Kailin Kroetz’s research focuses on policy questions related to coupled natural-human systems in marine and terrestrial ecosystems. A significant portion of her research relates to the design and evaluation of programs used to manage fisheries. Current work explores the trade-offs of incorporating multiple objectives (social, cultural, and economic) into the design of tradable permit programs in the United States and in developing countries. Additional research examines land use choices and the implications for endangered species and biodiversity protection. For example, past work looks at how broadening the set of policy options considered when conducting conservation planning can impact the efficient use of limited conservation funds.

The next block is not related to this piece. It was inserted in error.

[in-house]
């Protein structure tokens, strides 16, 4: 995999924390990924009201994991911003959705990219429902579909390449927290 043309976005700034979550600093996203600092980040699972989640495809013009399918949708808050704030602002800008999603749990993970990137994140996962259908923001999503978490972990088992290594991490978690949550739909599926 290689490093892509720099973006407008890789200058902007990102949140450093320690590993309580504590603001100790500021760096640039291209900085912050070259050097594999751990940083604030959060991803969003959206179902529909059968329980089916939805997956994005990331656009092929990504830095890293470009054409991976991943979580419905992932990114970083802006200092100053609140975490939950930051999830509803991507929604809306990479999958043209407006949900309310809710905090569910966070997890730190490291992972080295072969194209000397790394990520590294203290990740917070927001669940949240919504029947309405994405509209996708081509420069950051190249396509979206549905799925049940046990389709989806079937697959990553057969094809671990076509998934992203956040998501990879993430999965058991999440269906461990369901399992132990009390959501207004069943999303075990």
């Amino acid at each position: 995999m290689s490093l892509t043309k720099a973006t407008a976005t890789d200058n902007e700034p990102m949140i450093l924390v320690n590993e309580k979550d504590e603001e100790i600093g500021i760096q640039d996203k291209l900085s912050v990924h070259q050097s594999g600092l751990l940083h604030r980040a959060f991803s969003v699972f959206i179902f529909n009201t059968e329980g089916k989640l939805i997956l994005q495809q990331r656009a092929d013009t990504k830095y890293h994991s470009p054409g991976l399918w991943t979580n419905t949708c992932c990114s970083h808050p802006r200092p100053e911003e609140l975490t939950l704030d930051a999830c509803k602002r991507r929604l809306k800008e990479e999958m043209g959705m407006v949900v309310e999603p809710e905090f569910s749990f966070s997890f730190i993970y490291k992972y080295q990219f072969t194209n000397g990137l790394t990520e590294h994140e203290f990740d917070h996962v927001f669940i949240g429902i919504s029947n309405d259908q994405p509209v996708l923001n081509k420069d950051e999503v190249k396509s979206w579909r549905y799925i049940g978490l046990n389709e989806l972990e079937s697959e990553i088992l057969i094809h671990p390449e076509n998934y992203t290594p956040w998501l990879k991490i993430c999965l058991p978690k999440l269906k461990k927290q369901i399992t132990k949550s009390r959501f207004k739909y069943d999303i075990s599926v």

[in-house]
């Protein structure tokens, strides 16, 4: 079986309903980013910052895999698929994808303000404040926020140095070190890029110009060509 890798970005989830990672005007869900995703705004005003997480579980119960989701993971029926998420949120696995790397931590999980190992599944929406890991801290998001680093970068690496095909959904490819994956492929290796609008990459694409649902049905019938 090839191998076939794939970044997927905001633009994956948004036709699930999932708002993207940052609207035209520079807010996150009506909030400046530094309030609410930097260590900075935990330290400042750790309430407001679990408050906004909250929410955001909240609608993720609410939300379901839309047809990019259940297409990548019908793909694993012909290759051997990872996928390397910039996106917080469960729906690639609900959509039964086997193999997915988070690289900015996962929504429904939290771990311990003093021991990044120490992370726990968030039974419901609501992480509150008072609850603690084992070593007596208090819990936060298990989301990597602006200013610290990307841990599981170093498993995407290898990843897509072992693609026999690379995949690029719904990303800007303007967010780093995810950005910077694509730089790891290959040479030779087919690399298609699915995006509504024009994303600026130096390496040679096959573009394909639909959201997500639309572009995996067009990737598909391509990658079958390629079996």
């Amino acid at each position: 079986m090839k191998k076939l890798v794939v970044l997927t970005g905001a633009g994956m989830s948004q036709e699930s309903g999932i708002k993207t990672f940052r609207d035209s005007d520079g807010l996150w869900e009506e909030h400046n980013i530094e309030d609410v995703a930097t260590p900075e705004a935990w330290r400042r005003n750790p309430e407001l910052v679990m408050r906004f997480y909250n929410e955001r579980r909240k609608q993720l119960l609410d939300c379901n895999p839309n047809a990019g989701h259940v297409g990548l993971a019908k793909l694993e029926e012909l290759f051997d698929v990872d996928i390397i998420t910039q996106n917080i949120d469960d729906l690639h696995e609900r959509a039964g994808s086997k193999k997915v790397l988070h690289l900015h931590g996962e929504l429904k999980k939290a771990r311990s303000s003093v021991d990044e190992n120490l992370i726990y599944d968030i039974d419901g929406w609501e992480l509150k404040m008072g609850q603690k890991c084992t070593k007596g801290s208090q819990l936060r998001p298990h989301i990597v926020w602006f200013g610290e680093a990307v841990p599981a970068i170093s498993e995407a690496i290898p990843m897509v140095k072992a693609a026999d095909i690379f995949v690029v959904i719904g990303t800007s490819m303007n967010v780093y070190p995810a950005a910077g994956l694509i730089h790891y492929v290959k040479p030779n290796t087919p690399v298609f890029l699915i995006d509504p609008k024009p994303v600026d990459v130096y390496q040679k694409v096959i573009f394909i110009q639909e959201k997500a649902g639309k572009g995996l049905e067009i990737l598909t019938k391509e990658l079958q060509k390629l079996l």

PhD in agricultural and resource economics, University of California, Davis, 2014
MA in agricultural and resource economics, University of California, Davis, 2011
BA in mathematics, environmental studies, Dartmouth College, 2005
- Journal Article
- Working Paper